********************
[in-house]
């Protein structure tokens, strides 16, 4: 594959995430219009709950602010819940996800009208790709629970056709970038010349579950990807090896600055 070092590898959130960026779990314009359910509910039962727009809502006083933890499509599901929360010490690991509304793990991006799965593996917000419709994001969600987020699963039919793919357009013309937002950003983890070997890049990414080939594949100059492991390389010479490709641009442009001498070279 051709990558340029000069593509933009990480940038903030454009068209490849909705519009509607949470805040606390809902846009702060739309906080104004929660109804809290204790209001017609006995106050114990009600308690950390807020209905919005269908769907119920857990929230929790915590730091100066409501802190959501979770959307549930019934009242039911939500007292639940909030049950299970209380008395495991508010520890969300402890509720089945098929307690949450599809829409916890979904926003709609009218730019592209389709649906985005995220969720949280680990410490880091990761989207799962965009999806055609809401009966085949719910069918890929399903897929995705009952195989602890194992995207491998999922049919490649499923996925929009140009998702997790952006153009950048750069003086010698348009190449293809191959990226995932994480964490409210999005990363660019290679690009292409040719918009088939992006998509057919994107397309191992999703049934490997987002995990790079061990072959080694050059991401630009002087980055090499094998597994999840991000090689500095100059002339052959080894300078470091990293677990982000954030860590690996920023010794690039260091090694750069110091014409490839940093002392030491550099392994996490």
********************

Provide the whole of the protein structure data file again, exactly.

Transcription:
[in-house]
């Protein structure tokens, strides 16, 4: 594959995430219009709950602010819940996800009208790709629970056709970038010349579950990807090896600055 070092590898959130960026779990314009359910509910039962727009809502006083933890499509599901929360010490690991509304793990991006799965593996917000419709994001969600987020699963039919793919357009013309937002950003983890070997890049990414080939594949100059492991390389010479490709641009442009001498070279 051709990558340029000069593509933009990480940038903030454009068209490849909705519009509607949470805040606390809902846009702060739309906080104004929660109804809290204790209001017609006995106050114990009600308690950390807020209905919005269908769907119920857990929230929790915590730091100066409501802190959501979770959307549930019934009242039911939500007292639940909030049950299970209380008395495991508010520890969300402890509720089945098929307690949450599809829409916890979904926003709609009218730019592209389709649906985005995220969720949280680990410490880091990761989207799962965009999806055609809401009966085949719910069918890929399903897929995705009952195989602890194992995207491998999922049919490649499923996925929009140009998702997790952006153009950048750069003086010698348009190449293809191959990226995932994480964490409210999005990363660019290679690009292409040719918009088939992006998509057919994107397309191992999703049934490997987002995990790079061990072959080694050059991401630009002087980055090499094998597994999840991000090689500095100059002339052959080894300078470091990293677990982000954030860590690996920023010794690039260091090694750069110091014409490839940093002392030491550099392994996490």